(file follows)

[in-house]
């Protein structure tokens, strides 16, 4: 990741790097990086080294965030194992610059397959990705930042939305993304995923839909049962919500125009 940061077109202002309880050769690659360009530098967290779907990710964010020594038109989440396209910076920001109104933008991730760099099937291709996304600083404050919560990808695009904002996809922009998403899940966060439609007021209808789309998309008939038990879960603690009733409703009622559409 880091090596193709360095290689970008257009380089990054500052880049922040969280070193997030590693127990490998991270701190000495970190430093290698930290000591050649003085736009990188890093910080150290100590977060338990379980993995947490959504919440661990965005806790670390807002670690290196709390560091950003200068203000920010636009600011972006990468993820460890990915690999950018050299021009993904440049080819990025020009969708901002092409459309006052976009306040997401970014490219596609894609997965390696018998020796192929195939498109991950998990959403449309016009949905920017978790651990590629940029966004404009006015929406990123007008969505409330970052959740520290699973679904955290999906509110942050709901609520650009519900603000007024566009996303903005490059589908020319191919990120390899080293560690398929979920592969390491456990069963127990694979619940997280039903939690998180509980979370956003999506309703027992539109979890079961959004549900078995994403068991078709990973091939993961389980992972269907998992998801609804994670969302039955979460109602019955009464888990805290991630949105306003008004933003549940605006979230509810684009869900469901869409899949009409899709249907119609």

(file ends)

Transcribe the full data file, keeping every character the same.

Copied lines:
[in-house]
């Protein structure tokens, strides 16, 4: 990741790097990086080294965030194992610059397959990705930042939305993304995923839909049962919500125009 940061077109202002309880050769690659360009530098967290779907990710964010020594038109989440396209910076920001109104933008991730760099099937291709996304600083404050919560990808695009904002996809922009998403899940966060439609007021209808789309998309008939038990879960603690009733409703009622559409 880091090596193709360095290689970008257009380089990054500052880049922040969280070193997030590693127990490998991270701190000495970190430093290698930290000591050649003085736009990188890093910080150290100590977060338990379980993995947490959504919440661990965005806790670390807002670690290196709390560091950003200068203000920010636009600011972006990468993820460890990915690999950018050299021009993904440049080819990025020009969708901002092409459309006052976009306040997401970014490219596609894609997965390696018998020796192929195939498109991950998990959403449309016009949905920017978790651990590629940029966004404009006015929406990123007008969505409330970052959740520290699973679904955290999906509110942050709901609520650009519900603000007024566009996303903005490059589908020319191919990120390899080293560690398929979920592969390491456990069963127990694979619940997280039903939690998180509980979370956003999506309703027992539109979890079961959004549900078995994403068991078709990973091939993961389980992972269907998992998801609804994670969302039955979460109602019955009464888990805290991630949105306003008004933003549940605006979230509810684009869900469901869409899949009409899709249907119609």